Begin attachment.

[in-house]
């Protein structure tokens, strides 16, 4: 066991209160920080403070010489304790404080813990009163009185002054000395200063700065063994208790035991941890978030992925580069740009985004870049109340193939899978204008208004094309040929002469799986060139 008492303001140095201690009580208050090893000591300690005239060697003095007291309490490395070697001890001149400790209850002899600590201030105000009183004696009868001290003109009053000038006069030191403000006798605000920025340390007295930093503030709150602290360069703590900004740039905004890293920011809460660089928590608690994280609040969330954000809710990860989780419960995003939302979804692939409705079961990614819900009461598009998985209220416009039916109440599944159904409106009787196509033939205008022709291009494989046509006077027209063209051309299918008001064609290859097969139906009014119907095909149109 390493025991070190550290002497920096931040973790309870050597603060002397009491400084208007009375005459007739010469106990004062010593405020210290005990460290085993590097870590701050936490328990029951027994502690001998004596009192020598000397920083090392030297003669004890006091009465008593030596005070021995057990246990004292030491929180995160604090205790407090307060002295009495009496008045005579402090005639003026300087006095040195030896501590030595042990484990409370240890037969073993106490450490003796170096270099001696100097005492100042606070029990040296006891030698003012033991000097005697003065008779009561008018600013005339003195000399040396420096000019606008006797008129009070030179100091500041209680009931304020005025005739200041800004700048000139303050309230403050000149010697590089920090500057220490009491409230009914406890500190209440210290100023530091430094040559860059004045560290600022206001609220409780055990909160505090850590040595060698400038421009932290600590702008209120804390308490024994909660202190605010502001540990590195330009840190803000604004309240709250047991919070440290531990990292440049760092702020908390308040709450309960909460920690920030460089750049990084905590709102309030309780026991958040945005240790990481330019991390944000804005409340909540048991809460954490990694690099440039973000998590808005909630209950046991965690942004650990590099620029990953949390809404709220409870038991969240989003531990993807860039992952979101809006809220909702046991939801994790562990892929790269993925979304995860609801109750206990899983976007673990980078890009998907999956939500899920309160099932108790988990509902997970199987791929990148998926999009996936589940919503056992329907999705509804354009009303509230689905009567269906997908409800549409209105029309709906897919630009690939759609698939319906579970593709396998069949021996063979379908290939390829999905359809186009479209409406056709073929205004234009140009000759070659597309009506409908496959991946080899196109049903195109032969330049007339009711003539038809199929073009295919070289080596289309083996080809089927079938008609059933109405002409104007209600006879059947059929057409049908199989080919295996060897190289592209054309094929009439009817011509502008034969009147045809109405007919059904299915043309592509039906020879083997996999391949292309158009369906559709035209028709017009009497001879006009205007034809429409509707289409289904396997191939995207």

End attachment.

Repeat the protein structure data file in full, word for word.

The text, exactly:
[in-house]
């Protein structure tokens, strides 16, 4: 066991209160920080403070010489304790404080813990009163009185002054000395200063700065063994208790035991941890978030992925580069740009985004870049109340193939899978204008208004094309040929002469799986060139 008492303001140095201690009580208050090893000591300690005239060697003095007291309490490395070697001890001149400790209850002899600590201030105000009183004696009868001290003109009053000038006069030191403000006798605000920025340390007295930093503030709150602290360069703590900004740039905004890293920011809460660089928590608690994280609040969330954000809710990860989780419960995003939302979804692939409705079961990614819900009461598009998985209220416009039916109440599944159904409106009787196509033939205008022709291009494989046509006077027209063209051309299918008001064609290859097969139906009014119907095909149109 390493025991070190550290002497920096931040973790309870050597603060002397009491400084208007009375005459007739010469106990004062010593405020210290005990460290085993590097870590701050936490328990029951027994502690001998004596009192020598000397920083090392030297003669004890006091009465008593030596005070021995057990246990004292030491929180995160604090205790407090307060002295009495009496008045005579402090005639003026300087006095040195030896501590030595042990484990409370240890037969073993106490450490003796170096270099001696100097005492100042606070029990040296006891030698003012033991000097005697003065008779009561008018600013005339003195000399040396420096000019606008006797008129009070030179100091500041209680009931304020005025005739200041800004700048000139303050309230403050000149010697590089920090500057220490009491409230009914406890500190209440210290100023530091430094040559860059004045560290600022206001609220409780055990909160505090850590040595060698400038421009932290600590702008209120804390308490024994909660202190605010502001540990590195330009840190803000604004309240709250047991919070440290531990990292440049760092702020908390308040709450309960909460920690920030460089750049990084905590709102309030309780026991958040945005240790990481330019991390944000804005409340909540048991809460954490990694690099440039973000998590808005909630209950046991965690942004650990590099620029990953949390809404709220409870038991969240989003531990993807860039992952979101809006809220909702046991939801994790562990892929790269993925979304995860609801109750206990899983976007673990980078890009998907999956939500899920309160099932108790988990509902997970199987791929990148998926999009996936589940919503056992329907999705509804354009009303509230689905009567269906997908409800549409209105029309709906897919630009690939759609698939319906579970593709396998069949021996063979379908290939390829999905359809186009479209409406056709073929205004234009140009000759070659597309009506409908496959991946080899196109049903195109032969330049007339009711003539038809199929073009295919070289080596289309083996080809089927079938008609059933109405002409104007209600006879059947059929057409049908199989080919295996060897190289592209054309094929009439009817011509502008034969009147045809109405007919059904299915043309592509039906020879083997996999391949292309158009369906559709035209028709017009009497001879006009205007034809429409509707289409289904396997191939995207």